Light blinds – electrical roll up blinds that have, in addition to the open and closed position, an additional position with a gap formed between the bars in order to let light in.

Apartment protected space – in every new home there is a requirement to build an apartment protected space according to the civil defense regulations. Its minimal size in 9 square meters.

Triplex – a type of glazing also called “safety glazing” that combines two or more layers of glass glued together with transparent film.

Green construction – an overall approach to the field of construction that takes into account environmental protection and avoids damage to natural resources as much as possible.

Granite porcelain – ceramic flooring and cladding materials that are manufactured from a mixture of clay and porcelain at high temperatures and are resistant to wear.

English courtyard – an opening in the basement that is molded to ground level for the purpose of ventilating the basement or positioning a staircase that leads to the basement.

Wind box – a circumferential structure that closes a tile roof and originally has the purpose of allowing the wind to enter the tile roof space for ventilation purposes.

Bomanite – a generic name for impressed cast concrete with added shades. Used for surfaces for pergolas, garden paths and parking spaces.

Filler – a concrete niche within the plot boundaries that is used as a location for the power meter, garbage cans, gas containers or water meter.

Anti-slip – a type of floor tile to prevent slipping. Comes in various degrees of roughness for the different house parts.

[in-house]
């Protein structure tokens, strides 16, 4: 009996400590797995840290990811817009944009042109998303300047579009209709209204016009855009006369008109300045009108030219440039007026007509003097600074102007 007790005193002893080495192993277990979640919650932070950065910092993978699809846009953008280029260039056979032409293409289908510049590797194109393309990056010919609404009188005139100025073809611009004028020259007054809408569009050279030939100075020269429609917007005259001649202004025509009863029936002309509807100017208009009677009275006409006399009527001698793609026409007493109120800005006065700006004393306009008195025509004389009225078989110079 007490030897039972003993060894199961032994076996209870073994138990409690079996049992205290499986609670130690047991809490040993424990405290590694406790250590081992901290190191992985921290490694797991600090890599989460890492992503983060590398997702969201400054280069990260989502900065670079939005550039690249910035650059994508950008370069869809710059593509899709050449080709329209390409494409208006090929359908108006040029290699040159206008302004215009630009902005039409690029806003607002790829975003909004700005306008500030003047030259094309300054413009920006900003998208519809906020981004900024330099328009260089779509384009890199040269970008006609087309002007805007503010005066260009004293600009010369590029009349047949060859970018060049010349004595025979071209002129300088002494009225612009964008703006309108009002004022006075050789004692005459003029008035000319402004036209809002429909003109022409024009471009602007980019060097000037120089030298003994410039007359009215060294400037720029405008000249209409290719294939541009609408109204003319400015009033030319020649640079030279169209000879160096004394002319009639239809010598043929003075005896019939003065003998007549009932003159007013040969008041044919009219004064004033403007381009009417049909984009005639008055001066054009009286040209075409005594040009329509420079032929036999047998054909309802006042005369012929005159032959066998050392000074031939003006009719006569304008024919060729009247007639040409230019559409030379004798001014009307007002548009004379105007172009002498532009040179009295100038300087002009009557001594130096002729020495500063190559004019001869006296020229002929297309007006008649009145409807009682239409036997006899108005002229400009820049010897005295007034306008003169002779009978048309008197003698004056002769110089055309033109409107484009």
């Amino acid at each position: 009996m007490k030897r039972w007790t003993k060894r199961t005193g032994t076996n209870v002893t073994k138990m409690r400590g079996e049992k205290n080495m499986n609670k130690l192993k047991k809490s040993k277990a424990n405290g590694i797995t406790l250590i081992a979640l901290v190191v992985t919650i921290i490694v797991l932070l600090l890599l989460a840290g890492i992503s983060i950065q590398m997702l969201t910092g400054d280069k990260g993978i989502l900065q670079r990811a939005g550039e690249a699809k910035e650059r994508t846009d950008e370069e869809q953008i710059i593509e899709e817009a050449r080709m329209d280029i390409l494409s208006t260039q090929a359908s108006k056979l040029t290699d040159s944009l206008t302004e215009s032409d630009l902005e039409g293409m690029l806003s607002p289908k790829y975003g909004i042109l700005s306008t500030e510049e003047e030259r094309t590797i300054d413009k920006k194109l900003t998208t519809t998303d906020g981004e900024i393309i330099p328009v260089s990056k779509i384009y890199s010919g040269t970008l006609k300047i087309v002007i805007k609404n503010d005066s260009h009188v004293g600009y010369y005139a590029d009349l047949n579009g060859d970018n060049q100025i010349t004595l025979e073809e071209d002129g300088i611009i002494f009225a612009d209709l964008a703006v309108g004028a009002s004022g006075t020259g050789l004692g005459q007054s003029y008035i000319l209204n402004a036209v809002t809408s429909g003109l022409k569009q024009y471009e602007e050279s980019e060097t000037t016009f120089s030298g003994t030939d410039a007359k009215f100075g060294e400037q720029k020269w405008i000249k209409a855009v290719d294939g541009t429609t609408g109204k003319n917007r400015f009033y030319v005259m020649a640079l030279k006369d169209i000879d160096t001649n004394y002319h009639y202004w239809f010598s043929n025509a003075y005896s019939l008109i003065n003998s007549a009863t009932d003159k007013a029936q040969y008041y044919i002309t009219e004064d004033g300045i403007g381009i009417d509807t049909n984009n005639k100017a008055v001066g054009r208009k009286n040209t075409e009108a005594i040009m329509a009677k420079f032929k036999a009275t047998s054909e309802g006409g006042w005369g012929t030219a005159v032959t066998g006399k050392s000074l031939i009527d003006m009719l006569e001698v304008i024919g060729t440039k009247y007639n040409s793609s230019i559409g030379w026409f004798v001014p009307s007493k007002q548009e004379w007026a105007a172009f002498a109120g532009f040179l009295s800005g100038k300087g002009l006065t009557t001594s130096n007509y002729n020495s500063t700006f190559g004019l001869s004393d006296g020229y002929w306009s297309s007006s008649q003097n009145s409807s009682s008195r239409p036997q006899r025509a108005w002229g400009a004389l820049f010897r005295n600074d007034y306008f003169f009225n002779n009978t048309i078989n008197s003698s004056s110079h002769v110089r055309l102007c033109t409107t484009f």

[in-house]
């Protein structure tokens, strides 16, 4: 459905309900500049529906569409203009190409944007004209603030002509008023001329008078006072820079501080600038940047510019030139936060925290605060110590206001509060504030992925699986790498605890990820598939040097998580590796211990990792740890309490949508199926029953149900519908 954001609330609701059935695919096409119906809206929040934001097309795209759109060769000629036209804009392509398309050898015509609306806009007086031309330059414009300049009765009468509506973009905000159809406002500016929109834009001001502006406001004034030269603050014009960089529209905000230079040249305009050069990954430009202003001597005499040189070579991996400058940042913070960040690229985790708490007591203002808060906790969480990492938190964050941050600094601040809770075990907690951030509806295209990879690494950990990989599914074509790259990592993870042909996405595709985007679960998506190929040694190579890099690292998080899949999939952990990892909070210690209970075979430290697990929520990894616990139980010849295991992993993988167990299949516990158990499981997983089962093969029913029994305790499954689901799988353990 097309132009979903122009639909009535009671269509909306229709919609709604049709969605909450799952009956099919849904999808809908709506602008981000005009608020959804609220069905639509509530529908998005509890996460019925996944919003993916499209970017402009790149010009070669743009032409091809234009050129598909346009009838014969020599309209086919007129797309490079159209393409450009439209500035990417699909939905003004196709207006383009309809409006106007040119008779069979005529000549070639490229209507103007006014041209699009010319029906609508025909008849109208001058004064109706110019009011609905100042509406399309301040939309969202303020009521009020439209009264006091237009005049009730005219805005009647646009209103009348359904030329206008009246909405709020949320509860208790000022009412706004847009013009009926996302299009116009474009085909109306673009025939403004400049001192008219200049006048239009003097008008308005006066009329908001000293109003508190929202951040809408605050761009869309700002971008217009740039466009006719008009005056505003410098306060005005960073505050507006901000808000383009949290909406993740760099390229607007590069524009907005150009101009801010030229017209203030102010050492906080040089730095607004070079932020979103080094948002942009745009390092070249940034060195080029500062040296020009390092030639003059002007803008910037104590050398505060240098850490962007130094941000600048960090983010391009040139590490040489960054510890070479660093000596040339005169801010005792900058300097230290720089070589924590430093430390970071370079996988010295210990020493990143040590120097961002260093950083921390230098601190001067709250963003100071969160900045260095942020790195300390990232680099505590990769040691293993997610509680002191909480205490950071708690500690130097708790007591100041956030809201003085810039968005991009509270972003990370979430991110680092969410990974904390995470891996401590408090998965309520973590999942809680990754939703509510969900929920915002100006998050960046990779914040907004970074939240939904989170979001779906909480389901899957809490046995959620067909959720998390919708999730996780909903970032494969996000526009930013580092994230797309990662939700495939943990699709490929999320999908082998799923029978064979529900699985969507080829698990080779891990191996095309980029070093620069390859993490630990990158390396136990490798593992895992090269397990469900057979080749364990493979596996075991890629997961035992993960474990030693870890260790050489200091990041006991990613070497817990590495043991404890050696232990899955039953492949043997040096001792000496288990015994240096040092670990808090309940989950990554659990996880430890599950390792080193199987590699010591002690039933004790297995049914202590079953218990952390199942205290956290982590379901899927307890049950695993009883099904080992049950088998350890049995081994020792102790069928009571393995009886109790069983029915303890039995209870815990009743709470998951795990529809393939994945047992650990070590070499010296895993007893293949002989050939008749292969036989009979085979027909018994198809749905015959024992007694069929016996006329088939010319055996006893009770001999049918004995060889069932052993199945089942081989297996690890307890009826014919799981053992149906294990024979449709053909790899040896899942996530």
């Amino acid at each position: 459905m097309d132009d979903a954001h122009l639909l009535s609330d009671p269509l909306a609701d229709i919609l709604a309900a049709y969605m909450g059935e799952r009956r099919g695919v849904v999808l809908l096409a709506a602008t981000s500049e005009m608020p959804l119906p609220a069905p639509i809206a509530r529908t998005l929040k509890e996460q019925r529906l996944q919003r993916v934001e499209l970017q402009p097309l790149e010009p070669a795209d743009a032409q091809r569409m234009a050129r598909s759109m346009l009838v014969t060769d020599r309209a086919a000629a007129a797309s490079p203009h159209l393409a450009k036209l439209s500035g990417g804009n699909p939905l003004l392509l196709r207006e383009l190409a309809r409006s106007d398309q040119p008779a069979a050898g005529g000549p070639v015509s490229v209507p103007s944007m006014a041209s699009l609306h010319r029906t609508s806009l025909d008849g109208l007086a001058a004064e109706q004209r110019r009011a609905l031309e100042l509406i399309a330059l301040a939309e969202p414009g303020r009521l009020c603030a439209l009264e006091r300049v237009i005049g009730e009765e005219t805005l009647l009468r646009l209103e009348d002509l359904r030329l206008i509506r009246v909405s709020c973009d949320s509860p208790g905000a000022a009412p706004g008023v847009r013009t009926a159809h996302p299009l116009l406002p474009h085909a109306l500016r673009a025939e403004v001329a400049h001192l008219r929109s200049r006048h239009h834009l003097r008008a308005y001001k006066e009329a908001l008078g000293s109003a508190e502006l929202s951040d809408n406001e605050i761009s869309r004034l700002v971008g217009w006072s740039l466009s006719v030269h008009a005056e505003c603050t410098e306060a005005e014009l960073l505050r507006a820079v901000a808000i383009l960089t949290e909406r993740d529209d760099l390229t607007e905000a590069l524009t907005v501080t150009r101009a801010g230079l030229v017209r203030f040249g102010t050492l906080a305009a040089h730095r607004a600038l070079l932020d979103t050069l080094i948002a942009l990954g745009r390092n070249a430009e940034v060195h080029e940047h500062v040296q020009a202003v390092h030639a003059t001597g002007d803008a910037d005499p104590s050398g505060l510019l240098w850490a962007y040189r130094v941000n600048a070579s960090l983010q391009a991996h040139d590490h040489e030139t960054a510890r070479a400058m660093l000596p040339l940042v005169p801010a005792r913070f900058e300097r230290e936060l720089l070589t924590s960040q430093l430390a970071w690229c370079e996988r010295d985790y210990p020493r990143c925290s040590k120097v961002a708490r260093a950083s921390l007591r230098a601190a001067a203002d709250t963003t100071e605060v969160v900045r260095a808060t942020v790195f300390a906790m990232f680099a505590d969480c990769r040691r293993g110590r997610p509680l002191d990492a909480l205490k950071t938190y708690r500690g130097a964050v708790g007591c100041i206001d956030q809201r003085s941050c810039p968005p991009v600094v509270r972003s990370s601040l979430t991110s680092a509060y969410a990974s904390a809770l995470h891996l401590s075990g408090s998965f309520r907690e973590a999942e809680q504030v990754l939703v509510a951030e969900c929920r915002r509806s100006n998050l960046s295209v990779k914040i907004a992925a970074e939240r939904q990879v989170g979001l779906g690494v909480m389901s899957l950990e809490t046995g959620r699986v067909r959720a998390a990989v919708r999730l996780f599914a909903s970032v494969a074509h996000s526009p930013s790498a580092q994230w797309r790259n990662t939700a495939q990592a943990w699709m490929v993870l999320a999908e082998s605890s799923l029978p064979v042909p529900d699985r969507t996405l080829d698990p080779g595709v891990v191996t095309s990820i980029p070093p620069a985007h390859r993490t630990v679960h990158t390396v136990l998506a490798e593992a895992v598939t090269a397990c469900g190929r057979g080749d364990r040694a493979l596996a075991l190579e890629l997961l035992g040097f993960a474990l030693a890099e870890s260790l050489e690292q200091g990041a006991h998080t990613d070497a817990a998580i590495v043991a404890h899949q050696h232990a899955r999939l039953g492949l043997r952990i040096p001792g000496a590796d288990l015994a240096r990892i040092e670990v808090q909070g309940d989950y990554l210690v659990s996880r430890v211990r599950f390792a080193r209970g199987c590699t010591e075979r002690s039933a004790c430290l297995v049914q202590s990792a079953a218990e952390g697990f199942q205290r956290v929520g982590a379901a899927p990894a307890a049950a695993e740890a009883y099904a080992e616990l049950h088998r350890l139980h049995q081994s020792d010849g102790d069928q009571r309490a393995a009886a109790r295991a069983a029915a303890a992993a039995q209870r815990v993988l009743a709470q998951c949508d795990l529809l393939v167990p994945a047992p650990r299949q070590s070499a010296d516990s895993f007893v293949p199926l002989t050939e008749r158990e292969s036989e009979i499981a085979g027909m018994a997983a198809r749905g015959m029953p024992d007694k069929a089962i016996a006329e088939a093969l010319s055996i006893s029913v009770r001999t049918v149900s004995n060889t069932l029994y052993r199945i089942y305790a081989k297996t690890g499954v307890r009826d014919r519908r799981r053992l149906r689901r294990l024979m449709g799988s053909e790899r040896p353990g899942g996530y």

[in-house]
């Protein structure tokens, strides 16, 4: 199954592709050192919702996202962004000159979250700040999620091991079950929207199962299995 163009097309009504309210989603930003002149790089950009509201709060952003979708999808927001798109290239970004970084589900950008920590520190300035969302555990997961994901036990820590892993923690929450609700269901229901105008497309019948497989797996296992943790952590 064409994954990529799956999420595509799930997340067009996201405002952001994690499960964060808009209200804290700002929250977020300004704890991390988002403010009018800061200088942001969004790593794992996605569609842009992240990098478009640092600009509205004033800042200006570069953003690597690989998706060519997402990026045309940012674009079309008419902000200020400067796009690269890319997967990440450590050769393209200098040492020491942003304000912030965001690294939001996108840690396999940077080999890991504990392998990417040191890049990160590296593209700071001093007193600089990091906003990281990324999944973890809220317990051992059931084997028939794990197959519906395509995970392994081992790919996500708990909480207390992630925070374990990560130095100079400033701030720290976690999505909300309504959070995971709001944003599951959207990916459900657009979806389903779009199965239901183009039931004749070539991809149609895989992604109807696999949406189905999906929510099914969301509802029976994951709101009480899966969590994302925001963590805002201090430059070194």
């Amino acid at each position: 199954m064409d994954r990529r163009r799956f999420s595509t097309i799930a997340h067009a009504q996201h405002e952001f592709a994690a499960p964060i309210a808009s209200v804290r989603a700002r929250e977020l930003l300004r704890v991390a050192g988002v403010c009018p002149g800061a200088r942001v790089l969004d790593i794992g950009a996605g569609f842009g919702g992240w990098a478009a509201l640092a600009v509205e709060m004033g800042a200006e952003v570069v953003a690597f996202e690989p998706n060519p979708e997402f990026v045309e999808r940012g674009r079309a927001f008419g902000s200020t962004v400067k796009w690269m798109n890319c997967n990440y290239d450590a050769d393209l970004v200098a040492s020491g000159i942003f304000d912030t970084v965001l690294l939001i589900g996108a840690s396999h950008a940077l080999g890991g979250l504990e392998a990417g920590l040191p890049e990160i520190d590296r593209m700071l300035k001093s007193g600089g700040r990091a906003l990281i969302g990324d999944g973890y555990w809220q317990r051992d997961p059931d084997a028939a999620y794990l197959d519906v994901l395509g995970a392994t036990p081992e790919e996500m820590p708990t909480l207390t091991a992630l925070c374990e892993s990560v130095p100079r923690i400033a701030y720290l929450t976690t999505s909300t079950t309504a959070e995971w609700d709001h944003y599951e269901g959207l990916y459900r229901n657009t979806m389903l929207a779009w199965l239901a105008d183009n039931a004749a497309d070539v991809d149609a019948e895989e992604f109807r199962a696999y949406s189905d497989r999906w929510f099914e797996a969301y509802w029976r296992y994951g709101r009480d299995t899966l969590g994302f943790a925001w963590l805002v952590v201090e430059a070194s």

Mono block – a toilet seat and tank that come as one unit as opposed to a suspended toilet seat with the tank hidden inside the wall.

Water level – a transparent pipe that is filled with water and is used for transferring a height point based on communicating vessels.

Flatly installed sink – a sink with an upper rim on the same plain as the surface on which it is installed.

Dry keep – an axis window that incorporates the option of partially opening its top part inwards.

Building lines – lines that specify the minimal necessary distance between the house and the plot’s boundaries.

Belgian – a window constructed from an iron profile as opposed to a window constructed from an aluminum profile.

Riser, tread, pod set – terms defining the parts of a staircase. Riser – the height of a step. Tread – the step itself. Pod set – a treading surface dividing the staircase for turning or for rest. The minimal number of steps for a staircase is three.

MDF – chipboard, small condensed wood chips used for filling doors.

Parquet-like floor or lamination parquet – synthetic parquet that resembles wooden parquet.

Overkant – marked on the plans as OK, the height of the top lintel of a window and railing.

Pedestal – a horizontal protective band at the bottom part of cupboards.

Gehrung – a profile edge cut at a 45 degree angle.

Aggregate – the hard part of a concrete and concrete products mixture.

Iskoorit – tin sheets used for fencing and roofing.

Break – space between flooring tiles or construction bricks.

Spatula – a spoon used by builders and plasterers.

Drainpipe – rain water pipe.

Gallery – intermediate ceiling.